Retired News Anchor to Be This Year’s Honoree
Bank lenders moonlighting as models strutted down the catwalk, flaunting colorful versions of cowboy chic in boots and bedazzled dresses, felt hats and pressed jeans.
“They’ve really gotten into the spirit of not only hosting this beautiful event at their wonderful facility but also modeling,” said Susan Rodriguez, senior manager of community development at the American Cancer Society.
The fashion show was the highlight of the evening during May 10’s kick-off event at Texas Regional Bank in McAllen for the annual Cattle Baron’s Ball of the RGV. The kick-off also included drinks, appetizers, the opportunity to purchase tickets and tables for the ball, and the announcement of this year’s entertainment: Sawyer Brown.
The official ball takes place Sept. 22 at the Boggus Ford Events Center in Pharr.
Texas Regional Bank hosts quarterly mixers, and organizers decided to team up with the ACS for the kick-off event, said Felicia Villarreal, business development officer at the bank.
“It’s also an opportunity for the nonprofit to share their story and share what their plans are for fundraising,” she said, adding that cancer is an issue that hits home for many at the bank — especially for several at the branch who had lost loved ones to cancer over the last year.
Every Cattle Baron’s Ball features an honoree. This year, the event will honor former KRGV Channel 5 news anchor Letty Garza. Garza retired last year after being diagnosed with a rare form of kidney cancer.
“When I got to know her story, I couldn’t have picked a better person to honor,” said Clara Chapa, ACS community development manager. “She’s done so much for her community. We all grew up watching her on the news and she’s been very courageous in her battle, so I really wanted to give her the spotlight and let her tell her story.”
Garza worked her way up through the ranks at Channel 5 during her 35-year career, beginning as an intern at age 22.
“We were able to help lots of people, thousands and thousands of people in the Rio Grande Valley,” she said by phone from Austin, living there now after her husband became the state’s DPS counterterrorism manager. “That was my favorite part of working at Channel 5.”
Garza says she loves Austin, especially the wealth of bike trails and friendly people. But her retirement got off to a rocky start.
“Remember the movie ‘Forrest Gump?’” she asked. “Remember when Jenny came home and slept for like two weeks? That was me. Man, after I retired, I slept and slept and slept and slept.” She also found it particularly difficult to relax around 6 p.m. — time to go live for the news.
It took her some time to get into the swing of things — joining a fitness club, getting to know herself again, and deciding that she wasn’t ready for retirement after all.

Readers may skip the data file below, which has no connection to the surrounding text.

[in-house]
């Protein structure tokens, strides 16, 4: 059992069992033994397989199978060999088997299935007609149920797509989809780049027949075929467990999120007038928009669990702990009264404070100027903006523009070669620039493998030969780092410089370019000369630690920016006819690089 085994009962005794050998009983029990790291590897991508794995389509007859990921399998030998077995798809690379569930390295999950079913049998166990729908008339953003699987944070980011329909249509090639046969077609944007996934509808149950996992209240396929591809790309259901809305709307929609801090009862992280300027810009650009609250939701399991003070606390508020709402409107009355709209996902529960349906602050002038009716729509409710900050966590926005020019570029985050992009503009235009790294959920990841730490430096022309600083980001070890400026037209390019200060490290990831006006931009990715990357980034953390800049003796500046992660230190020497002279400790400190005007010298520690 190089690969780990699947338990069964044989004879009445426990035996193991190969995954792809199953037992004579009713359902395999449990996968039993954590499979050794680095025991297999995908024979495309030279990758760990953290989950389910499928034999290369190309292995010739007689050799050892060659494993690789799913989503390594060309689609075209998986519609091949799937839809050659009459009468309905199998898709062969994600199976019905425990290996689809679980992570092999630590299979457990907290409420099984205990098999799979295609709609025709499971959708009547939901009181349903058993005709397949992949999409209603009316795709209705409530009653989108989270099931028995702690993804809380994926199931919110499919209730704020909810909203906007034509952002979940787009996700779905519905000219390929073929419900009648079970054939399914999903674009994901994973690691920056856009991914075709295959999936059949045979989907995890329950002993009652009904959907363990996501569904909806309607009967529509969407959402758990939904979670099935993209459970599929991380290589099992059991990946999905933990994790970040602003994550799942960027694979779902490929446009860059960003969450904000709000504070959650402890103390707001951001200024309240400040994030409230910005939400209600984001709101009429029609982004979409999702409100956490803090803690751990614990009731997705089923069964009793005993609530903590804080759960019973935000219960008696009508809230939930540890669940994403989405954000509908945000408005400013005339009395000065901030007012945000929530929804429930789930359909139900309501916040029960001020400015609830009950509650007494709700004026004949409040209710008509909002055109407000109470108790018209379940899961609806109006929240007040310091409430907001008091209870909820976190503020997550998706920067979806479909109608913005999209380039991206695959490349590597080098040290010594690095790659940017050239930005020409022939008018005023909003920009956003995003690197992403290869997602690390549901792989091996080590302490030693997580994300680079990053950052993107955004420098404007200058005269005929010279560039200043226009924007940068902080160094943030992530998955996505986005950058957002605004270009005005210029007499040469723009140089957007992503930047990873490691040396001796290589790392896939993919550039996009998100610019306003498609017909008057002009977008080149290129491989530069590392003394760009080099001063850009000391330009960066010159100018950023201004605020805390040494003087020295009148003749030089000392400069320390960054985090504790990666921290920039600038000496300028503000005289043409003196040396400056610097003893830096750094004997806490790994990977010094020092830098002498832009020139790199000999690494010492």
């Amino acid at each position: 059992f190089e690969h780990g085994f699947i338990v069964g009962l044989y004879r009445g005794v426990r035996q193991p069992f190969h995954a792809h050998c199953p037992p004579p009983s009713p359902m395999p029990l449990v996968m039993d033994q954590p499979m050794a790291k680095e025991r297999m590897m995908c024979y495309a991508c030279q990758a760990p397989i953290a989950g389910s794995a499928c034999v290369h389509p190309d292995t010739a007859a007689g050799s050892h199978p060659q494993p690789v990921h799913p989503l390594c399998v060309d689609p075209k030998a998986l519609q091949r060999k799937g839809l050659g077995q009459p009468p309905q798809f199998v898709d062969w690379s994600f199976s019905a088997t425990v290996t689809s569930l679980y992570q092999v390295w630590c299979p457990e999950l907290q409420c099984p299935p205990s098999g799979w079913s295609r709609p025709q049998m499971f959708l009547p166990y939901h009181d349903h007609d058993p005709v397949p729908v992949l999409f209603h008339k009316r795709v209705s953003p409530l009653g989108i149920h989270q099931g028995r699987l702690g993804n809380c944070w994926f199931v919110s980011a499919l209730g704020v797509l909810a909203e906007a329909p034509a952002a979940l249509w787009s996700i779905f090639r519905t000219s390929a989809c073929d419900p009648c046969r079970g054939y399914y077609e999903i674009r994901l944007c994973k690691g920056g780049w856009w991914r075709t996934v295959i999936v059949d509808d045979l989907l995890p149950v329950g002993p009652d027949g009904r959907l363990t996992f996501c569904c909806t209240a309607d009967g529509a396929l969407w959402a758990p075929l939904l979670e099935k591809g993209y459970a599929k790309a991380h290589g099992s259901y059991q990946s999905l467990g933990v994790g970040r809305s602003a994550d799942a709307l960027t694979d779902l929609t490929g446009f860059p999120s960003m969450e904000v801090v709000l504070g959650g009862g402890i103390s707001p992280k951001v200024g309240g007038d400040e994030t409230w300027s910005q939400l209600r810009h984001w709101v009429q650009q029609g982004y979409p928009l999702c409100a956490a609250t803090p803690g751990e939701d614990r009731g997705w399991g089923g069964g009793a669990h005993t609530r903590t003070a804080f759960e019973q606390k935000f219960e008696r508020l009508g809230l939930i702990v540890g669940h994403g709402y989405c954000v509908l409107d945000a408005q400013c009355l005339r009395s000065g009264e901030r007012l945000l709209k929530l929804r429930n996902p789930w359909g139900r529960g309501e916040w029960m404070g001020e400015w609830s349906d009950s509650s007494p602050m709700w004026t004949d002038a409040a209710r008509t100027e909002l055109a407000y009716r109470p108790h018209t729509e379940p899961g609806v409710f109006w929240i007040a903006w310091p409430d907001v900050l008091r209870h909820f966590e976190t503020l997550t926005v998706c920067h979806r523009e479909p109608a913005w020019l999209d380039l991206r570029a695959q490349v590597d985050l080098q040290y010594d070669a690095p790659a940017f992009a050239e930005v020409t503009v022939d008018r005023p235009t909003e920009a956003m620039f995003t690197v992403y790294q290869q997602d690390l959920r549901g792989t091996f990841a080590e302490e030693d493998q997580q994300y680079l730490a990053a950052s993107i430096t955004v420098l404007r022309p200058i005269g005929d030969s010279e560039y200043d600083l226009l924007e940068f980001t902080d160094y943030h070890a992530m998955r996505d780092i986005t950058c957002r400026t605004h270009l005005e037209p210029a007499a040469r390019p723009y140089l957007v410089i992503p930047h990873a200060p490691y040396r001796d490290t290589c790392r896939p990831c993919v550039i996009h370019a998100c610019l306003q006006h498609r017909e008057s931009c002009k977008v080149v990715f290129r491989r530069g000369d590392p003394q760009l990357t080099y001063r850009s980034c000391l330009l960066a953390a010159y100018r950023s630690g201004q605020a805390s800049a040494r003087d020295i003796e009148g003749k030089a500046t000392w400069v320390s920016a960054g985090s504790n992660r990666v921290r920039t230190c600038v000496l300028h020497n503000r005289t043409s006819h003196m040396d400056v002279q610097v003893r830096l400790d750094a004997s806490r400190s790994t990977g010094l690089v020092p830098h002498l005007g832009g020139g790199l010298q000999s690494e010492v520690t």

Garza recently had her first day as a public affairs specialist with FEMA in Austin, helping people like she used to through Channel 5.
When she discovered she would be the Cattle Baron’s Ball honoree this year, Garza says she was floored. “I was so honored to be asked by Clara to be part of this event, but you know, it’s not about honoring me,” she said. “It’s about helping others, and I cannot wait to tell my story.”
Sharing her experience with others is important to Garza because kidney cancer usually doesn’t have symptoms. Garza experienced exhaustion, a nagging pain in her side, and a persistent fever. She found herself calling in sick to work at Channel 5 far more often than usual.
“A lot of people find out they have kidney cancer way too late, after it’s spread,” she said. “Mine was already at stage three — just a few more months and I probably would not have made it.”
After a surgery to remove her left kidney, Garza has been in remission from the rare and aggressive form of cancer. She receives an MRI every six months to ensure it hasn’t returned.
“If people just listen to their bodies, if you suspect, if there’s just like that weird feeling of extra tiredness or you get a fever for no reason, get it checked out,” Garza said. “When you think about $300 for an ultrasound versus your life, that’s priceless.”
Garza says she hopes to use her opportunity at the Cattle Baron’s Ball to raise awareness of the importance of catching cancer early.
“She has a great passion for her cause,” said Rodriguez of the ACS. “She has benefited from our services, so it’s great that she can represent our organization so well. I think she’ll bring a whole new group of people and a new sense of energy and passion to the event.”
Tables and individual tickets for the Cattle Baron’s Ball of the RGV can be purchased online or by calling the ACS at (956) 682-8329.
Learn more about this year’s Cattle Baron’s Ball of the RGV at https://acshped.ejoinme.org/RGVCBB.